The lowest areas, including the riverbed itself and an artificial lake, are not directly accessible to the public and are filled with wetland plants. Visitors can get close to these areas via the raised walkways that cross through, without disturbing these ecosystems.
Atlantic Park. Photo credit:  Jorge Póo

Atlantic Park. Photo credit: Jorge Póo

The highest level is dedicated primarily to human use, with paths, playgrounds, and grassy areas. This area includes unique features such as an outdoor amphitheater and botanical gardens, making it a great area for university and community gatherings. Between the two is the sloping transitional area, called the “Atlantic zone.” This area acts as a protective buffer between the ecological and community areas, as well as a space for existing plants to expand and colonize. This area is accessible to visitors but emphasizes passive recreation, with seating and pathways. Opening up the Riverbed The network of pathways, raised bridges, and bicycle paths have opened up the site, facilitating easier movement between the university campus and the nearby residential neighborhoods while leaving ecological integrity of the site intact. Other Related Articles: 

An artificial lake was also created as part of the design. The lake acts as a reservoir for runoff, an expansion of the marshy habitat, and as a visual focal point in the park.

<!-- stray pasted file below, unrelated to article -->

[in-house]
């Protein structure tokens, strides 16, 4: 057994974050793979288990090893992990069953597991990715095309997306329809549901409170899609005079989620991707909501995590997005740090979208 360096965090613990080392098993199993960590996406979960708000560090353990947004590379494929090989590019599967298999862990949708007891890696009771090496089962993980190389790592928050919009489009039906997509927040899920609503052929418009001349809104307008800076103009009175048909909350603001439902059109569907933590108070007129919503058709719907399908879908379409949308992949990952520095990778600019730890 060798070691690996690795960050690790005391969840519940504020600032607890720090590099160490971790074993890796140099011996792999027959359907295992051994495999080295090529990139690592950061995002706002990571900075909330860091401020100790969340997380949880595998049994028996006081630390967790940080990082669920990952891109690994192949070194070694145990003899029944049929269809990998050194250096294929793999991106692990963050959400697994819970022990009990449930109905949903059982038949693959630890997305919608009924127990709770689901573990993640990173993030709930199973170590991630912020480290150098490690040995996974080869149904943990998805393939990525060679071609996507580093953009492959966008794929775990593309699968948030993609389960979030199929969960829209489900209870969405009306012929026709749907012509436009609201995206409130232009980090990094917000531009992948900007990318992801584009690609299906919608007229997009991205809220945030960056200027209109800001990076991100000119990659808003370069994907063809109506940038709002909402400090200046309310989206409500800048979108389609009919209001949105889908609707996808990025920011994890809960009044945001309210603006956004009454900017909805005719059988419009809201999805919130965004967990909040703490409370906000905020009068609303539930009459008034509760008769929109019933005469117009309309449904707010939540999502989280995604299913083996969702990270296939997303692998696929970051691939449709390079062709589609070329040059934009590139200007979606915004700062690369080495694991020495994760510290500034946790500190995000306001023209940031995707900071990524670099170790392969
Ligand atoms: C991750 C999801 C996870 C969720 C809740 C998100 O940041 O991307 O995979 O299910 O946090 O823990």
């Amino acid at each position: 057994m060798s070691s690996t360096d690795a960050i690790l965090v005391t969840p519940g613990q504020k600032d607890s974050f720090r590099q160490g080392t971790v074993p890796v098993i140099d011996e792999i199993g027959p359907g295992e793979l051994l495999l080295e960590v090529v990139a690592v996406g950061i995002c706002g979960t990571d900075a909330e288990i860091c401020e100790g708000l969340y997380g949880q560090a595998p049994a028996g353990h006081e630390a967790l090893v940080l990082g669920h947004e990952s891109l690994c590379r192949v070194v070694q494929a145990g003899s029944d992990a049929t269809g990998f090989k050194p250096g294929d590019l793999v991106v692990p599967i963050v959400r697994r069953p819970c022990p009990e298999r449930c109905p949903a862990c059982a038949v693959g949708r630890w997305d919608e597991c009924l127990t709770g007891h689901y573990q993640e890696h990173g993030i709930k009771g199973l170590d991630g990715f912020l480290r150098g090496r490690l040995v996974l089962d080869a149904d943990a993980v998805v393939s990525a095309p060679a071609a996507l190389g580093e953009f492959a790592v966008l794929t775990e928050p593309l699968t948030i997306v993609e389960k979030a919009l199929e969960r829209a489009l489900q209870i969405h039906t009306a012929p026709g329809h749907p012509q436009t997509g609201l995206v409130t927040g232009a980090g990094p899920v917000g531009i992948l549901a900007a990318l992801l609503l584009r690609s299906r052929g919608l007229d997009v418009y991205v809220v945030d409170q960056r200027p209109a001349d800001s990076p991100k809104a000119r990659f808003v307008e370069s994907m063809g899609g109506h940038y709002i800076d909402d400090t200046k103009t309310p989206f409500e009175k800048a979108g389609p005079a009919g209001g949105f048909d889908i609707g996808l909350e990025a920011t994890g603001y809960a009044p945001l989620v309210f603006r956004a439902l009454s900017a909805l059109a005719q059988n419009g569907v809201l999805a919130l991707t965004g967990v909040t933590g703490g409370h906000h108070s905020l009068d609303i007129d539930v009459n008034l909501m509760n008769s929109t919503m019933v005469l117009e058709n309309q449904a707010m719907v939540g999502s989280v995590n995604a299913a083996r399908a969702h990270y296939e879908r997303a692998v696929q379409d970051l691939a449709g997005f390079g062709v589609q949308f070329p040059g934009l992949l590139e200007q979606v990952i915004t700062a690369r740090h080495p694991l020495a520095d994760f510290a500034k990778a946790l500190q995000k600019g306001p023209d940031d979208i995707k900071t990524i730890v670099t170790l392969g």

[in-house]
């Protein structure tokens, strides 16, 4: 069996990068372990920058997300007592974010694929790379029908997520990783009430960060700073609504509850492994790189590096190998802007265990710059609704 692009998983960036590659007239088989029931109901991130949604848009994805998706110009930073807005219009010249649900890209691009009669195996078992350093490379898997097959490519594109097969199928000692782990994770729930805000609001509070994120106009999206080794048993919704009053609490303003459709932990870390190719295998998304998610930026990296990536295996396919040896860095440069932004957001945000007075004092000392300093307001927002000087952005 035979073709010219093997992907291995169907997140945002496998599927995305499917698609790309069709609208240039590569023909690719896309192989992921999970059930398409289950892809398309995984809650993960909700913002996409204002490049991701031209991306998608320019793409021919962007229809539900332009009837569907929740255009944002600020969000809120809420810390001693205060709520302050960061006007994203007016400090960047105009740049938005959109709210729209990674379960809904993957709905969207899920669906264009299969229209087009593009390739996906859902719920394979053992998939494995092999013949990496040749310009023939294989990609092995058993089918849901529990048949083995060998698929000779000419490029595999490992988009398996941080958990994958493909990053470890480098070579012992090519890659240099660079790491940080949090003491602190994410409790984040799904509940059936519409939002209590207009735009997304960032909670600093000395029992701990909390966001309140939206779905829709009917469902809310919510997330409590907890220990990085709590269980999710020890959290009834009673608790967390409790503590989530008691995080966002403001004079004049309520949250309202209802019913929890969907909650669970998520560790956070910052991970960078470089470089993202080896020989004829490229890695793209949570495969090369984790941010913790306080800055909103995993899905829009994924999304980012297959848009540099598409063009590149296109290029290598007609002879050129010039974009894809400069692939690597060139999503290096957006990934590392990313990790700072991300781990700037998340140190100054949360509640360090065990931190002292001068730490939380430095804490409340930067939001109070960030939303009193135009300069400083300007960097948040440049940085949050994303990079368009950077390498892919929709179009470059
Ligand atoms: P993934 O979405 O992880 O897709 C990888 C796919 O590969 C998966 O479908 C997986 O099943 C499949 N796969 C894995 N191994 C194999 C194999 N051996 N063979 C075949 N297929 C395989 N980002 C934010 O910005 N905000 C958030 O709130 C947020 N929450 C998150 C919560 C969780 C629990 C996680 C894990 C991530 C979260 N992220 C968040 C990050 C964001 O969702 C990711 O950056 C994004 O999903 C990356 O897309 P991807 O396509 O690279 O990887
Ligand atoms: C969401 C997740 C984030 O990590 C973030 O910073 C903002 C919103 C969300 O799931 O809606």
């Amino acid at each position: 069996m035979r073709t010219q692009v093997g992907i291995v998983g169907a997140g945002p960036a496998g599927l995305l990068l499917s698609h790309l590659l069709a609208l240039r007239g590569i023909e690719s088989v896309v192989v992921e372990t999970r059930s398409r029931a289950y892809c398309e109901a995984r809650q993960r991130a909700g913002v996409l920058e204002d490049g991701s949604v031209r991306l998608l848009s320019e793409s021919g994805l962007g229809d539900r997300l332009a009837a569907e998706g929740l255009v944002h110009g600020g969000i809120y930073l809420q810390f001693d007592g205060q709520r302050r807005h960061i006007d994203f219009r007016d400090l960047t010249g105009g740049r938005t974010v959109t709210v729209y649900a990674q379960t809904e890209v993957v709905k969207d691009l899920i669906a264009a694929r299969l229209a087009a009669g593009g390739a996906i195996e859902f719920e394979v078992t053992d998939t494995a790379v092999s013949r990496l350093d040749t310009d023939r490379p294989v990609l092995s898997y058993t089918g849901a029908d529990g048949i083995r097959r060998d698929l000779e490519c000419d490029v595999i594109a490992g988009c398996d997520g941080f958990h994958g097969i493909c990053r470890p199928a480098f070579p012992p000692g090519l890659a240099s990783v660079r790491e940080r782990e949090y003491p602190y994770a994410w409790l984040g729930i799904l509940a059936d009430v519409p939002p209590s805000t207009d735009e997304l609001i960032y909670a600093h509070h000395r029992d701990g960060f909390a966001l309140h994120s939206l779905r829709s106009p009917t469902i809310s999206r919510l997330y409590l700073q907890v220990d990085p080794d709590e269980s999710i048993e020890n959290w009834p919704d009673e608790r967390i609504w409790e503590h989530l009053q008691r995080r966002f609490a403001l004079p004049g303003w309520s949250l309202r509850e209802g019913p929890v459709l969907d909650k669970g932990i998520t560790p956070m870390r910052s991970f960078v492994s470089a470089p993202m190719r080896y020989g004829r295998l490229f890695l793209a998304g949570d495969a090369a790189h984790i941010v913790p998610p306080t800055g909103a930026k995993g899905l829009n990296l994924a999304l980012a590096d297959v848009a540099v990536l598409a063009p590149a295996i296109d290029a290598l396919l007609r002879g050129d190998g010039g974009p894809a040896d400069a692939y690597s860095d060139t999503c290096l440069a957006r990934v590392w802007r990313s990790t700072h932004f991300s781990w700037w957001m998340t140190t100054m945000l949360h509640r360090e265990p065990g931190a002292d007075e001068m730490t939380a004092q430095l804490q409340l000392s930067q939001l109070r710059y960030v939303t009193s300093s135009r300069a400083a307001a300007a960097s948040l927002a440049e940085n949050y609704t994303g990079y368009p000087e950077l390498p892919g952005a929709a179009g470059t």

Atlantic Park. Photo credit:  Jorge Póo

Atlantic Park. Photo credit: Jorge Póo

Inspired by Nature The park’s planting scheme is adapted specifically to both regional and onsite conditions, emphasizing plant species native to the Atlantic coast. The layout of the park is highly deliberate, drawing inspiration from the morphology of the Atlantic Ocean and coastal ecosystems. Even the pathway configuration makes reference to trading routes crossing the Atlantic Ocean.
Atlantic Park. Photo credit:  Jorge Póo

Atlantic Park. Photo credit: Jorge Póo

Atlantic Park. Photo credit:  Jorge Póo

Atlantic Park. Photo credit: Jorge Póo

Overall, the park leaves quite a visual impression. The contemporary architectural elements, including the pathways and bridges, are contrasted with an extremely naturalized setting. Simple materials in bold forms create a unique experience for the user.

Balancing Community with Ecology through Atlantic Park

Batlle I Roig’s design for Atlantic Park aims to transform an unused and unloved dumping ground into a vibrant public space that serves the community’s needs while still protecting the area’s unique ecology. The new design has significantly opened up access to the Vaguada de las Llamas riverbed, letting locals access what was closed off for decades and putting a stop to much of the illegal dumping that had degraded the site for years. The project is a reminder that human and ecological use don’t necessarily have to be at odds with one another. As designers, finding creative ways to balance our responsibility to the environment with community needs is key to creating successful and sustainable urban spaces. Awards: Finalist for the FAD 2007 Awards Recommended Reading: 

Article by Michelle Biggs Return to Homepage